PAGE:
Prior final rules for cellulosic and advanced biofuels have already triggered this “reset” provision, but EPA, to date, has not initiated any such rulemaking. Despite an announcement last year that the agency has “initiate[d] the required technical analysis to inform a reset rule,” the 2019 proposal is silent on this issue.[11] It is possible that 2020 could be the first year subject to the reset rule if both the 2019 requirements and the reset volumes are finalized by November 1, 2018.

EPA is also soliciting comment as to whether further reductions in 2019 volumes could be justified under the general waiver authority.[12] Under this waiver authority, the EPA Administrator, in consultation with the Secretaries of Agriculture and Energy, can reduce the renewable fuel requirements, in whole or in part, if EPA determines that “implementation of the requirement would severely harm the economy or environment of a State, a region, or the United States” or that “there is an inadequate domestic supply.”[13] EPA is specifically requesting comment on the former condition—i.e., severe economic harm to warrant further reductions.[14]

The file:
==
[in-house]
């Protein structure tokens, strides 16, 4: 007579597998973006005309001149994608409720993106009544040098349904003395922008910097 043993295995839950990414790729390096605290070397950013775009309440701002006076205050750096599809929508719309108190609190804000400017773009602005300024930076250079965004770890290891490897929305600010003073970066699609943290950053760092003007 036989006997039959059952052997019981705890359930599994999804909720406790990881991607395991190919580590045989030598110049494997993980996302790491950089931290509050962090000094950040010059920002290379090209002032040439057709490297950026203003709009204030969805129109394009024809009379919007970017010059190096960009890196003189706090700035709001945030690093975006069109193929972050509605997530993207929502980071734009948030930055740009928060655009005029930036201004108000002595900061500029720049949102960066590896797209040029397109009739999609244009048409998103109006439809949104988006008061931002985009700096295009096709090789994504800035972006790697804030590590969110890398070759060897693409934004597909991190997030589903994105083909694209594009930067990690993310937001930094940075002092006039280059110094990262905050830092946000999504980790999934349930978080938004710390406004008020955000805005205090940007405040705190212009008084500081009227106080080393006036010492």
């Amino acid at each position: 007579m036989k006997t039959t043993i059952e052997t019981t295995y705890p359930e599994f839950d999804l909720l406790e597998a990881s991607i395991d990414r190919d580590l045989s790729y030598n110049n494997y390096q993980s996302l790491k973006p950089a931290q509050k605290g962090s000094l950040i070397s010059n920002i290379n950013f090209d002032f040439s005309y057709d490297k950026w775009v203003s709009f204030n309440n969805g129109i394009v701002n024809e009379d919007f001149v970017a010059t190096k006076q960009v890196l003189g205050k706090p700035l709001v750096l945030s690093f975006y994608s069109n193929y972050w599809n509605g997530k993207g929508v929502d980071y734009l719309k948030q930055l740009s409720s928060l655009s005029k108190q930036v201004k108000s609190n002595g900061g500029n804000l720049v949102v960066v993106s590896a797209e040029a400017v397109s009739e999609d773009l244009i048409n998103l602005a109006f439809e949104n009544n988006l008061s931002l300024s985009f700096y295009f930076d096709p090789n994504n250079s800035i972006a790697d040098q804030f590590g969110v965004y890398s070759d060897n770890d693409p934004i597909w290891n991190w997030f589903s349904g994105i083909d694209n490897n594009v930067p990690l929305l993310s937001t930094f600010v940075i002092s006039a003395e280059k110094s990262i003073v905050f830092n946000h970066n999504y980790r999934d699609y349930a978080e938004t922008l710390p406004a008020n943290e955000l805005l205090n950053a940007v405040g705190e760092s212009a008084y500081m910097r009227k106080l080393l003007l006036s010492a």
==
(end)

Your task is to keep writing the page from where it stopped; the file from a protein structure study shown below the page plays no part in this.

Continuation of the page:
Lastly, the proposed rule is requesting additional input for improving the market for Renewable Identification Numbers (“RIN”) to inform future proposed rulemaking.[15]Concerns over the transparency and vulnerability of the RIN market were raised with EPA during a prior RFS rulemaking. It was suggested that EPA increase the amount of data made publicly available, both increasing the type of data available and the frequency with which it is posted. In response, EPA is considering increasing the frequency of the release of data that is currently publicly available. To address the potential for market manipulation, EPA is considering several ideas such as limiting the purchase of RINs to obligated parties, requiring public disclosure if a party holds a certain threshold percentage of the RINs in the market, and requiring compliance on a monthly basis so RINs are retired more frequently. The current proposed rule seeks additional comment on the impact of such changes and other regulatory changes to improve market operations for future rulemaking in this regard.